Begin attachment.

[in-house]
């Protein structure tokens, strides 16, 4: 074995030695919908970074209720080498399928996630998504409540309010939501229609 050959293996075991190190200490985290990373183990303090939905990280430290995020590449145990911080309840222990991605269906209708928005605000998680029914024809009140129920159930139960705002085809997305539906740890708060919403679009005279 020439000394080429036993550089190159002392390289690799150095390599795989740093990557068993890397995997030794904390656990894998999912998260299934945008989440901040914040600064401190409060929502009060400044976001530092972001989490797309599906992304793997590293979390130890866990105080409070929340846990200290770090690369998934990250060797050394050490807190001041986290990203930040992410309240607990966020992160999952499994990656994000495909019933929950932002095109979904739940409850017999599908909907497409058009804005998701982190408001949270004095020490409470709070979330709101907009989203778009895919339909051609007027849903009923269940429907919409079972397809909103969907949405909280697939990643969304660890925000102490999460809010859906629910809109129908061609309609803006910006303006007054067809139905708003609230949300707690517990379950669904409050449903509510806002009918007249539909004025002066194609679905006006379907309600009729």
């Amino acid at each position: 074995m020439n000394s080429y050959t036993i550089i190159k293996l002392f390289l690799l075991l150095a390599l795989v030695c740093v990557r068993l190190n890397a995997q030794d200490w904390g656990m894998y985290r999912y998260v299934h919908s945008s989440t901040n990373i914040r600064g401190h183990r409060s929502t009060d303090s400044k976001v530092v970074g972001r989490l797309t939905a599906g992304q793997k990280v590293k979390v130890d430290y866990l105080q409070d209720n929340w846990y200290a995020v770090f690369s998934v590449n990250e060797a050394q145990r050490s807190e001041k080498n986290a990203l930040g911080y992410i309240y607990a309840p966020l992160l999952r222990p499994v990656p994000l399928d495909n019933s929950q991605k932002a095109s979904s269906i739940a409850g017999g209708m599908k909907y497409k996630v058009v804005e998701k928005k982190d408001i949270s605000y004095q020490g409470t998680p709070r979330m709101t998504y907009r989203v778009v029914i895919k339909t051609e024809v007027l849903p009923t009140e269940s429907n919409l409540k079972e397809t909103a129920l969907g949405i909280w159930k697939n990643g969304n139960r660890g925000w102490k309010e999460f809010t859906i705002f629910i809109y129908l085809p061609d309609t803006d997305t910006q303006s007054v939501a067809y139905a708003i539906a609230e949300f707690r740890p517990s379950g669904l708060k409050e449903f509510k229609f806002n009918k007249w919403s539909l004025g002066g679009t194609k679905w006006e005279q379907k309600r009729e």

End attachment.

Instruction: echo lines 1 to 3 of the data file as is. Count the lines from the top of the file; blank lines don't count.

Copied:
[in-house]
């Protein structure tokens, strides 16, 4: 074995030695919908970074209720080498399928996630998504409540309010939501229609 050959293996075991190190200490985290990373183990303090939905990280430290995020590449145990911080309840222990991605269906209708928005605000998680029914024809009140129920159930139960705002085809997305539906740890708060919403679009005279 020439000394080429036993550089190159002392390289690799150095390599795989740093990557068993890397995997030794904390656990894998999912998260299934945008989440901040914040600064401190409060929502009060400044976001530092972001989490797309599906992304793997590293979390130890866990105080409070929340846990200290770090690369998934990250060797050394050490807190001041986290990203930040992410309240607990966020992160999952499994990656994000495909019933929950932002095109979904739940409850017999599908909907497409058009804005998701982190408001949270004095020490409470709070979330709101907009989203778009895919339909051609007027849903009923269940429907919409079972397809909103969907949405909280697939990643969304660890925000102490999460809010859906629910809109129908061609309609803006910006303006007054067809139905708003609230949300707690517990379950669904409050449903509510806002009918007249539909004025002066194609679905006006379907309600009729």
């Amino acid at each position: 074995m020439n000394s080429y050959t036993i550089i190159k293996l002392f390289l690799l075991l150095a390599l795989v030695c740093v990557r068993l190190n890397a995997q030794d200490w904390g656990m894998y985290r999912y998260v299934h919908s945008s989440t901040n990373i914040r600064g401190h183990r409060s929502t009060d303090s400044k976001v530092v970074g972001r989490l797309t939905a599906g992304q793997k990280v590293k979390v130890d430290y866990l105080q409070d209720n929340w846990y200290a995020v770090f690369s998934v590449n990250e060797a050394q145990r050490s807190e001041k080498n986290a990203l930040g911080y992410i309240y607990a309840p966020l992160l999952r222990p499994v990656p994000l399928d495909n019933s929950q991605k932002a095109s979904s269906i739940a409850g017999g209708m599908k909907y497409k996630v058009v804005e998701k928005k982190d408001i949270s605000y004095q020490g409470t998680p709070r979330m709101t998504y907009r989203v778009v029914i895919k339909t051609e024809v007027l849903p009923t009140e269940s429907n919409l409540k079972e397809t909103a129920l969907g949405i909280w159930k697939n990643g969304n139960r660890g925000w102490k309010e999460f809010t859906i705002f629910i809109y129908l085809p061609d309609t803006d997305t910006q303006s007054v939501a067809y139905a708003i539906a609230e949300f707690r740890p517990s379950g669904l708060k409050e449903f509510k229609f806002n009918k007249w919403s539909l004025g002066g679009t194609k679905w006006e005279q379907k309600r009729e």